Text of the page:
# ITP

## Dr Shin Hattori in Durham University, UK (Part I)

[Introduction]

I have been in Durham for about a month. Durham is an old town dating back to the 10th century and located in the northeast area of England. Durham university is also long-established and it is the third oldest university in UK. There are a couple of staffs who are working on number theory and arithmetic geometry, and I discuss mainly with professor Victor Abrashkin. It is very exciting to study mathematics in Durham university and I would like to thank ITP program for its giving me such a nice opportunity.

 a distant view of the town from Durham Station the city center

[My research]

I am studying ramification theory of torsion Galois representations of local fields. It often happens that if we know the local informations of a variety, then we can also obtain a global information of the variety. So a local theory has not only local but also global significance. Ramification theory is a local theory in the context of arithmetic geometry and deals with a very subtle information of an algebraic variety over a local field, such as their torsion etale cohomology groups (this is a typical example of a torsion Galois representation over a local field).

Not so much had been known about that topic until recently, because it had been difficult to study torsion Galois representations geometrically, especially over an absolutely ramified local field. But, for studying arithmetic of varieties over a number field other than the rational field, we often have to work over a local field with higher absolute ramification. My research goal is to find a way of a better geometric understanding of these representations applicable to any local fields. Professor Abrashkin is one of the masters of ramification theory. We have a meeting per week and discuss and exchange information vigorously about our research.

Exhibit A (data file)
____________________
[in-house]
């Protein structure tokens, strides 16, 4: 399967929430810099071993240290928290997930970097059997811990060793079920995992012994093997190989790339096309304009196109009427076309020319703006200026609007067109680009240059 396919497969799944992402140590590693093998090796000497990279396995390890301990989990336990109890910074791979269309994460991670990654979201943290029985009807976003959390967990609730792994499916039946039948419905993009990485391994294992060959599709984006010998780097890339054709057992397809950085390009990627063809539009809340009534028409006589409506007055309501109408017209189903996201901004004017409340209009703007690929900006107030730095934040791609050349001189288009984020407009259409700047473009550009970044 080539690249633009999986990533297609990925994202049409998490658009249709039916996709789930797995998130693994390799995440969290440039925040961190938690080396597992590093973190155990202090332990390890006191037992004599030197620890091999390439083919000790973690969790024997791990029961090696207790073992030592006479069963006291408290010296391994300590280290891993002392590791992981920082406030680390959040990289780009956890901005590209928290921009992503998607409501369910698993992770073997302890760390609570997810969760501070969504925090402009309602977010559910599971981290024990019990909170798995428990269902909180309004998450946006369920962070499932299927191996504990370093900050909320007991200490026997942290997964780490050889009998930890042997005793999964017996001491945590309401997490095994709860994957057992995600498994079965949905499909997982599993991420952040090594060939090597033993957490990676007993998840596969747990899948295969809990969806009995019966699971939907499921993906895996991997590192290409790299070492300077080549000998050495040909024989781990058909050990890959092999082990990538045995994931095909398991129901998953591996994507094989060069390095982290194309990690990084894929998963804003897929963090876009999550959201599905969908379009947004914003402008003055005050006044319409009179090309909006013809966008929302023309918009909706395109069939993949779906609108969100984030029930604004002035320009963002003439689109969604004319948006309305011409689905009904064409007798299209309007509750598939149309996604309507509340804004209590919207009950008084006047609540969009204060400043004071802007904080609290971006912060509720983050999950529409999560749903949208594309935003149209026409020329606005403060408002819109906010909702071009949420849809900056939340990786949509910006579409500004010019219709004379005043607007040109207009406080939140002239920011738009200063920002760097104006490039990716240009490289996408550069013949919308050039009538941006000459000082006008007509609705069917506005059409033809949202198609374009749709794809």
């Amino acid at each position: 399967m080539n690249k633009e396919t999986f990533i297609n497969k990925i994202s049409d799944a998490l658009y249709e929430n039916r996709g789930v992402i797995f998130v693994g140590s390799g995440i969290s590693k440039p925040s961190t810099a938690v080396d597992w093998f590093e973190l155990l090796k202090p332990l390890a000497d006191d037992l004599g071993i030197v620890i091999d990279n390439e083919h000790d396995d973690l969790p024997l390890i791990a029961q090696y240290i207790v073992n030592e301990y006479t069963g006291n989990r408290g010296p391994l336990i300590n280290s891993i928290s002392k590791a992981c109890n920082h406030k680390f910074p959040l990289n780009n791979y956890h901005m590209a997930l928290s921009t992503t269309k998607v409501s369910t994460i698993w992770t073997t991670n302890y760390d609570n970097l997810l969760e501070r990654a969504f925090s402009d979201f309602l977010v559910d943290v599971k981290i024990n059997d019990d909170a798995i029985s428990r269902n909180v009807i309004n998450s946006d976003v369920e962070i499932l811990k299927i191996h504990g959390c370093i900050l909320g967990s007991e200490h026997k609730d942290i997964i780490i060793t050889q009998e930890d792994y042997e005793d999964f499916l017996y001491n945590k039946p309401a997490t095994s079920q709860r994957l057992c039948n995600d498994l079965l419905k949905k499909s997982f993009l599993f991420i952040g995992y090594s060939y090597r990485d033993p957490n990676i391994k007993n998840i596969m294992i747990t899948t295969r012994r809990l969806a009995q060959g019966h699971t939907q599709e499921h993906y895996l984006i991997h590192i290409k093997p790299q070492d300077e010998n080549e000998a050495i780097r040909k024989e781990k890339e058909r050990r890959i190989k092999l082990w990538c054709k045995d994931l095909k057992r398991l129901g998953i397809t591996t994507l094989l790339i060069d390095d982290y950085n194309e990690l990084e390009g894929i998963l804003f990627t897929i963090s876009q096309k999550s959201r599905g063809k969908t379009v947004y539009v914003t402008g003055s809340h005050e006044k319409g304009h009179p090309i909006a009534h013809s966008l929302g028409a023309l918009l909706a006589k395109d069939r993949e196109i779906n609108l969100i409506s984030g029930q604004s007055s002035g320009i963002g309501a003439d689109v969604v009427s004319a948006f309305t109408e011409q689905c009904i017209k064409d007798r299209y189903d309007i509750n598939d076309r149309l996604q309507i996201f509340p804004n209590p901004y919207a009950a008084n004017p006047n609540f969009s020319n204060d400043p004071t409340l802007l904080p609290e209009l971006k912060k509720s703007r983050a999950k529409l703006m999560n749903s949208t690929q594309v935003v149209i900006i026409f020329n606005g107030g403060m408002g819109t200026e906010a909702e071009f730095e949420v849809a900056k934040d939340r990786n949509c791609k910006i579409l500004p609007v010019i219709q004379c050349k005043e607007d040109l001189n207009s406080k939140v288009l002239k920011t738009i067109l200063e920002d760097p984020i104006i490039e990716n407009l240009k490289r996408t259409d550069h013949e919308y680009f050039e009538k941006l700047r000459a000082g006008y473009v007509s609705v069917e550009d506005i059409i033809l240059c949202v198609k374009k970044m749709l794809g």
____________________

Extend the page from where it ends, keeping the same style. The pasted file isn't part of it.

Department of Mathematical Sciences, Durham University the visitor's room (my office)

[The city of Durham]

Now I am going to explain how the life is here. Durham is a small town with impressive brick houses and stone pavement. A river runs through the town in a horseshoe shape, and on an upland peninsula surrounded by the winding river, an old castle and cathedral stand, which were built in the 11th century and are very famous in UK. They are even listed as World Heritage Sites.

The cathedral was build to protect the body of St. Cuthbert, one of the most important saints in the northeast England. An attendant of the cathedral told me that the reason why he is worshipped so much is that his body is said to remain intact for ten years after his death and people thought this is mystical. The saint was regarded as so important that bishops of this church had strong powers and been called as "Prince-Bishop". The castle had been a residence of these bishops, but now it is used as a college (student dormitory) of Durham university.

The castle is walled off along the river and we enter inside the wall through small tunnels with brick arches, like movies set in the medieval era. In fact, these relics are also famous as shooting places of the movie series "Harry Potter". When I entered the cloisters of the cathedral, I remembered several scenes of these movies probably shot just at that spot (as I had watched the movie during the long flight to UK).